Saturday, 28 January 2023

Saturday of Week 6 Year 1

In today's Gospel, Peter, James and John experienced the presence of God when they saw Jesus transfigured. They had never experienced their master in this way before. In the Gospel: "Then Peter spoke to Jesus: ‘Rabbi,’ he said ‘it is wonderful for us to be here; so let us make three tents, one for you, one for Moses and one for Elijah.’ But things did not quite work out that way. They were only being prepared for what is to come. With Jesus they descended the mountain to the valley below and on to the garden of Gethsemane and Calvary. On the mountain, they didn’t want to leave. In the Garden of Gethsemane, they didn’t want to stay. When Jesus was arrested they all fled in fear.

We can all identify with the apostles because in our mountain-top experiences of joy and consolation we also want to stay. We want the experience to go on forever. And then in the moments of trial we want to flee. We forget that our Lord did not promise us a rose garden, but a garden of olives and a crown of thorns. We also forget that we need to face reality and go forth to proclaim the Good News, not just remain up in the mountain. The question we need to ask ourselves is: Are we still clinging on to the mountain top? Or are we willing to pick up our cross and leave to face the trials of the day.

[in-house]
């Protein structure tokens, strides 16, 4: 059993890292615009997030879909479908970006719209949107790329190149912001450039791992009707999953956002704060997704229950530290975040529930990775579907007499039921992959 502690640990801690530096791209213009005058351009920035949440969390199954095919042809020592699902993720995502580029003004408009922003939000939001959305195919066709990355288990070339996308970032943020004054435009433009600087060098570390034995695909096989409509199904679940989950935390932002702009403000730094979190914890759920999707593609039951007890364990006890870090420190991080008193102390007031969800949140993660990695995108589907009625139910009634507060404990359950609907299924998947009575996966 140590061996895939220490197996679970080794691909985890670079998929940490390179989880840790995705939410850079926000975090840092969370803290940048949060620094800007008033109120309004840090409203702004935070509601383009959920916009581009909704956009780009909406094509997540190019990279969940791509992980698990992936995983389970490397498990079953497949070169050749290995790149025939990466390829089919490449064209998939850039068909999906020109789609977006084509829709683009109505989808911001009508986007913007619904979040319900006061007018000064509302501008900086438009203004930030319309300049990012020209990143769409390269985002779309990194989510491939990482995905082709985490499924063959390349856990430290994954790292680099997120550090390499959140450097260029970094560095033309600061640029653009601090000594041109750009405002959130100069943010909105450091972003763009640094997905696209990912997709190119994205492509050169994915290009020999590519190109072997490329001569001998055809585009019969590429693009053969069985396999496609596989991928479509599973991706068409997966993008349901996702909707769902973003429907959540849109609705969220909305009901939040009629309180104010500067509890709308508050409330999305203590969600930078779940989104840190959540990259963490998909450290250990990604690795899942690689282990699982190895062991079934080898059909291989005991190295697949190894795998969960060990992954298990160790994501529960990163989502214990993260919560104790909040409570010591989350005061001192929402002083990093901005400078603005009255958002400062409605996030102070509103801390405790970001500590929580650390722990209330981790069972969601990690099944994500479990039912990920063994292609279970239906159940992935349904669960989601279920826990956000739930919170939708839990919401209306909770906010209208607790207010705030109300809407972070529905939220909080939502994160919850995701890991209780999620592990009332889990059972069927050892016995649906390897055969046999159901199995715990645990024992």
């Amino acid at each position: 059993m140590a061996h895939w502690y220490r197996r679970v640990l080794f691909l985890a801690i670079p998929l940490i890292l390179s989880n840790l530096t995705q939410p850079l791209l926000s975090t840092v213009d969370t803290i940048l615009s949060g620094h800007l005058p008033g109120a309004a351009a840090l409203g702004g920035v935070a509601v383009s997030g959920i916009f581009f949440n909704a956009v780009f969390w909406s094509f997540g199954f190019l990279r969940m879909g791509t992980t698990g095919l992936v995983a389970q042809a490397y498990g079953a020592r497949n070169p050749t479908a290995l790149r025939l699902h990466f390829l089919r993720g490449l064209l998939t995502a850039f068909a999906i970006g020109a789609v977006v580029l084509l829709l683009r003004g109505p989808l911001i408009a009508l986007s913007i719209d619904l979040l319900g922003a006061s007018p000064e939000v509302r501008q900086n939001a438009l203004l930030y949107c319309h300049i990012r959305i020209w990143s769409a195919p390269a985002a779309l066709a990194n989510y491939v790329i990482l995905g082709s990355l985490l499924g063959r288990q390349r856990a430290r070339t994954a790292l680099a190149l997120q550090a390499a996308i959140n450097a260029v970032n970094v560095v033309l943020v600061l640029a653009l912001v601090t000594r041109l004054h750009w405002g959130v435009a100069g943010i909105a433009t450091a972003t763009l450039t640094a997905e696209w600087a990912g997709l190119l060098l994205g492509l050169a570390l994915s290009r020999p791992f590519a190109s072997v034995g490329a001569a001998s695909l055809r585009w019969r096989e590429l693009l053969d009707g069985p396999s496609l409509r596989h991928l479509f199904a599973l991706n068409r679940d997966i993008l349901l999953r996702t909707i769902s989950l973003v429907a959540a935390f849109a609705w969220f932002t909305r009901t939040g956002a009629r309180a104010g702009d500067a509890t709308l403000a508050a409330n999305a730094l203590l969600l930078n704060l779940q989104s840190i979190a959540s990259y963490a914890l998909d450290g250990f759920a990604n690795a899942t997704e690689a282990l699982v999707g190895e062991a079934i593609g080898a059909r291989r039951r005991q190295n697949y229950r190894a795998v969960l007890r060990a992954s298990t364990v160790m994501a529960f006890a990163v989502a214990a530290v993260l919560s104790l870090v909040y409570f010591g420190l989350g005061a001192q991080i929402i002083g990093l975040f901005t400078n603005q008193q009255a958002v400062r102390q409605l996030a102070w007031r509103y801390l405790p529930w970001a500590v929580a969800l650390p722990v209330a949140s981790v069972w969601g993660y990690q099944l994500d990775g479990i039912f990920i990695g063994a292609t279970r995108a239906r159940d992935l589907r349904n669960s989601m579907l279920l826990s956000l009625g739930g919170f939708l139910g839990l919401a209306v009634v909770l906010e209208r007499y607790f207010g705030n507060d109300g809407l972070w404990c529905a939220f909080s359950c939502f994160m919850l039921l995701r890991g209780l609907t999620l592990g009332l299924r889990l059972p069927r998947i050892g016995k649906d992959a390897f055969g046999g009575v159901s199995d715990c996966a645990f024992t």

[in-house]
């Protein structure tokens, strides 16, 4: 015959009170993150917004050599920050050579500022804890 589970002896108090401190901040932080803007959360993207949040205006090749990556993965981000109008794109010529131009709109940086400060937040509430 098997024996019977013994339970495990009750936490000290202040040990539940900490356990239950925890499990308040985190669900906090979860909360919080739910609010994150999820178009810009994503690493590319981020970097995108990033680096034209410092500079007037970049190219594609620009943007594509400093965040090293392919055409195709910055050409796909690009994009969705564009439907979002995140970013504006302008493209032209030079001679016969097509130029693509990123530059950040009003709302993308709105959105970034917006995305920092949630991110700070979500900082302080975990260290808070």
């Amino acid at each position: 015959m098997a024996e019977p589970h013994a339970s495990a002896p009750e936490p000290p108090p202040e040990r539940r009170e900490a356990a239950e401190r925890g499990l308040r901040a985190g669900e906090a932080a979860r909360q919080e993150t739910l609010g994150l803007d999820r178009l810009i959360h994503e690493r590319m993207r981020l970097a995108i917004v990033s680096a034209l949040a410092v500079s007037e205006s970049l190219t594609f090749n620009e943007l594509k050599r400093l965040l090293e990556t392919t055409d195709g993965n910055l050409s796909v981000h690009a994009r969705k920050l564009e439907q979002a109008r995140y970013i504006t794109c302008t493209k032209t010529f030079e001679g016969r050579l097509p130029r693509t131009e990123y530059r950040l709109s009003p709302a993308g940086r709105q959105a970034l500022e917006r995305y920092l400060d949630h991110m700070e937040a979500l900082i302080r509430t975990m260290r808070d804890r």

Monday, 16 January 2023

Saturday of Week 3 Year 1

Faith is something of a mystery, since there are times what is happening is not natural or logical to us. For example, we sometimes come across certain persons who seem to be in a hopeless situation, such as an illness or taken a bad turn in life and seem heading towards doom. But such persons do not give up or give in to their predicament, and place their faith in God to be healed and change for the better. Then when all seems lost, such persons actually recover, or change and turn into a new leaf.